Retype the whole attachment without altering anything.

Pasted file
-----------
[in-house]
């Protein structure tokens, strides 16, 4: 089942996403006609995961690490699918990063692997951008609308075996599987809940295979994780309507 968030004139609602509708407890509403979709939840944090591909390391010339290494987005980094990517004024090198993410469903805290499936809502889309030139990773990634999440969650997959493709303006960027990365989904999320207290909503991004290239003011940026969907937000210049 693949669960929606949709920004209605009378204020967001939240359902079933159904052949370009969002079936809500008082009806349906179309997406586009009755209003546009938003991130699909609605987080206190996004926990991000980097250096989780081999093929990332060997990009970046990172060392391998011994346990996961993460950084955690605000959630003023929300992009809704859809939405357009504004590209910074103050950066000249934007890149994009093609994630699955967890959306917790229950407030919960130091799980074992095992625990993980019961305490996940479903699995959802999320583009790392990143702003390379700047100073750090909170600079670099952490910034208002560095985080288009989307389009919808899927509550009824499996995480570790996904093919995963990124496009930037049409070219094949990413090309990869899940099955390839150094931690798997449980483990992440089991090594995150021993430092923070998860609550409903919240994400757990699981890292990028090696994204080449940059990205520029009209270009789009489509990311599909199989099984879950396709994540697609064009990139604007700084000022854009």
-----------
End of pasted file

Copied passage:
[in-house]
């Protein structure tokens, strides 16, 4: 089942996403006609995961690490699918990063692997951008609308075996599987809940295979994780309507 968030004139609602509708407890509403979709939840944090591909390391010339290494987005980094990517004024090198993410469903805290499936809502889309030139990773990634999440969650997959493709303006960027990365989904999320207290909503991004290239003011940026969907937000210049 693949669960929606949709920004209605009378204020967001939240359902079933159904052949370009969002079936809500008082009806349906179309997406586009009755209003546009938003991130699909609605987080206190996004926990991000980097250096989780081999093929990332060997990009970046990172060392391998011994346990996961993460950084955690605000959630003023929300992009809704859809939405357009504004590209910074103050950066000249934007890149994009093609994630699955967890959306917790229950407030919960130091799980074992095992625990993980019961305490996940479903699995959802999320583009790392990143702003390379700047100073750090909170600079670099952490910034208002560095985080288009989307389009919808899927509550009824499996995480570790996904093919995963990124496009930037049409070219094949990413090309990869899940099955390839150094931690798997449980483990992440089991090594995150021993430092923070998860609550409903919240994400757990699981890292990028090696994204080449940059990205520029009209270009789009489509990311599909199989099984879950396709994540697609064009990139604007700084000022854009």